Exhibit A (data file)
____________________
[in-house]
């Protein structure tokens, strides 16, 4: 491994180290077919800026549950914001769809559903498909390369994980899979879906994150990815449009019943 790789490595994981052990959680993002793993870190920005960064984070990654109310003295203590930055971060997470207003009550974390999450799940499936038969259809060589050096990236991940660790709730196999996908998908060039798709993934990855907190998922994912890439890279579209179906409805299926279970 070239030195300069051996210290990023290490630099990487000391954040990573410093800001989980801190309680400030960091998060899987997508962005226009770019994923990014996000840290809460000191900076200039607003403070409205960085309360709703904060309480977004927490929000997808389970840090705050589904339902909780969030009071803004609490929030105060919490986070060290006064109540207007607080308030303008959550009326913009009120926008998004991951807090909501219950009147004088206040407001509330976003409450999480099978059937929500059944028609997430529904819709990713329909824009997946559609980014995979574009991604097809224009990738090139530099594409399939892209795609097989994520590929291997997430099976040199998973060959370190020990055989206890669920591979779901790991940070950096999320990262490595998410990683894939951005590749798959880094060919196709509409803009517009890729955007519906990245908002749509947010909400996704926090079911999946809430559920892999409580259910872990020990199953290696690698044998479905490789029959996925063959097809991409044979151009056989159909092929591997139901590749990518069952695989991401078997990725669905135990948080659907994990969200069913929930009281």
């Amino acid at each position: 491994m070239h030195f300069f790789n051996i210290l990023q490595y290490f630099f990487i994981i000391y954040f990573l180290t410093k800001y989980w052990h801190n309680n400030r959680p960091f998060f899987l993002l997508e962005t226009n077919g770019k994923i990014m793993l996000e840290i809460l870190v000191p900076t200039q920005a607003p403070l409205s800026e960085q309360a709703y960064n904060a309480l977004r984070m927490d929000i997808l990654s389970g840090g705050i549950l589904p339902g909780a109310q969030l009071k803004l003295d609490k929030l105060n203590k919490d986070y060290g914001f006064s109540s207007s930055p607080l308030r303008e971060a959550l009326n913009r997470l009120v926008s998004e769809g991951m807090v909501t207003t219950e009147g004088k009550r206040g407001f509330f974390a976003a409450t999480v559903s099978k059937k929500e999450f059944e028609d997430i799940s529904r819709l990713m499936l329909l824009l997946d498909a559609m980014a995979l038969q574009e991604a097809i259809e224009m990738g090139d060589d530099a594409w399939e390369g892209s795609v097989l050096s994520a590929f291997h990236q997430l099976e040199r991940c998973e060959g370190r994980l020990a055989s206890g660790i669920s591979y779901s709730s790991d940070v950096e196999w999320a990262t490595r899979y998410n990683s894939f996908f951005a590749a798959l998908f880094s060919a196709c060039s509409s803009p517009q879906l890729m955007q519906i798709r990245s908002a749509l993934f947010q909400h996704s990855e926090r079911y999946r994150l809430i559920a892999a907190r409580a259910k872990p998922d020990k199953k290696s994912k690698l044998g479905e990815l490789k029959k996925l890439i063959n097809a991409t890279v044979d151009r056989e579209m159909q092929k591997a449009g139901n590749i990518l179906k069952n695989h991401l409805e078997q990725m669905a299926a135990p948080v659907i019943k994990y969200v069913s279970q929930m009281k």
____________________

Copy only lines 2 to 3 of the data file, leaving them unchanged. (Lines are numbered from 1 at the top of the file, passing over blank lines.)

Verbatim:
């Protein structure tokens, strides 16, 4: 491994180290077919800026549950914001769809559903498909390369994980899979879906994150990815449009019943 790789490595994981052990959680993002793993870190920005960064984070990654109310003295203590930055971060997470207003009550974390999450799940499936038969259809060589050096990236991940660790709730196999996908998908060039798709993934990855907190998922994912890439890279579209179906409805299926279970 070239030195300069051996210290990023290490630099990487000391954040990573410093800001989980801190309680400030960091998060899987997508962005226009770019994923990014996000840290809460000191900076200039607003403070409205960085309360709703904060309480977004927490929000997808389970840090705050589904339902909780969030009071803004609490929030105060919490986070060290006064109540207007607080308030303008959550009326913009009120926008998004991951807090909501219950009147004088206040407001509330976003409450999480099978059937929500059944028609997430529904819709990713329909824009997946559609980014995979574009991604097809224009990738090139530099594409399939892209795609097989994520590929291997997430099976040199998973060959370190020990055989206890669920591979779901790991940070950096999320990262490595998410990683894939951005590749798959880094060919196709509409803009517009890729955007519906990245908002749509947010909400996704926090079911999946809430559920892999409580259910872990020990199953290696690698044998479905490789029959996925063959097809991409044979151009056989159909092929591997139901590749990518069952695989991401078997990725669905135990948080659907994990969200069913929930009281």
């Amino acid at each position: 491994m070239h030195f300069f790789n051996i210290l990023q490595y290490f630099f990487i994981i000391y954040f990573l180290t410093k800001y989980w052990h801190n309680n400030r959680p960091f998060f899987l993002l997508e962005t226009n077919g770019k994923i990014m793993l996000e840290i809460l870190v000191p900076t200039q920005a607003p403070l409205s800026e960085q309360a709703y960064n904060a309480l977004r984070m927490d929000i997808l990654s389970g840090g705050i549950l589904p339902g909780a109310q969030l009071k803004l003295d609490k929030l105060n203590k919490d986070y060290g914001f006064s109540s207007s930055p607080l308030r303008e971060a959550l009326n913009r997470l009120v926008s998004e769809g991951m807090v909501t207003t219950e009147g004088k009550r206040g407001f509330f974390a976003a409450t999480v559903s099978k059937k929500e999450f059944e028609d997430i799940s529904r819709l990713m499936l329909l824009l997946d498909a559609m980014a995979l038969q574009e991604a097809i259809e224009m990738g090139d060589d530099a594409w399939e390369g892209s795609v097989l050096s994520a590929f291997h990236q997430l099976e040199r991940c998973e060959g370190r994980l020990a055989s206890g660790i669920s591979y779901s709730s790991d940070v950096e196999w999320a990262t490595r899979y998410n990683s894939f996908f951005a590749a798959l998908f880094s060919a196709c060039s509409s803009p517009q879906l890729m955007q519906i798709r990245s908002a749509l993934f947010q909400h996704s990855e926090r079911y999946r994150l809430i559920a892999a907190r409580a259910k872990p998922d020990k199953k290696s994912k690698l044998g479905e990815l490789k029959k996925l890439i063959n097809a991409t890279v044979d151009r056989e579209m159909q092929k591997a449009g139901n590749i990518l179906k069952n695989h991401l409805e078997q990725m669905a299926a135990p948080v659907i019943k994990y969200v069913s279970q929930m009281k």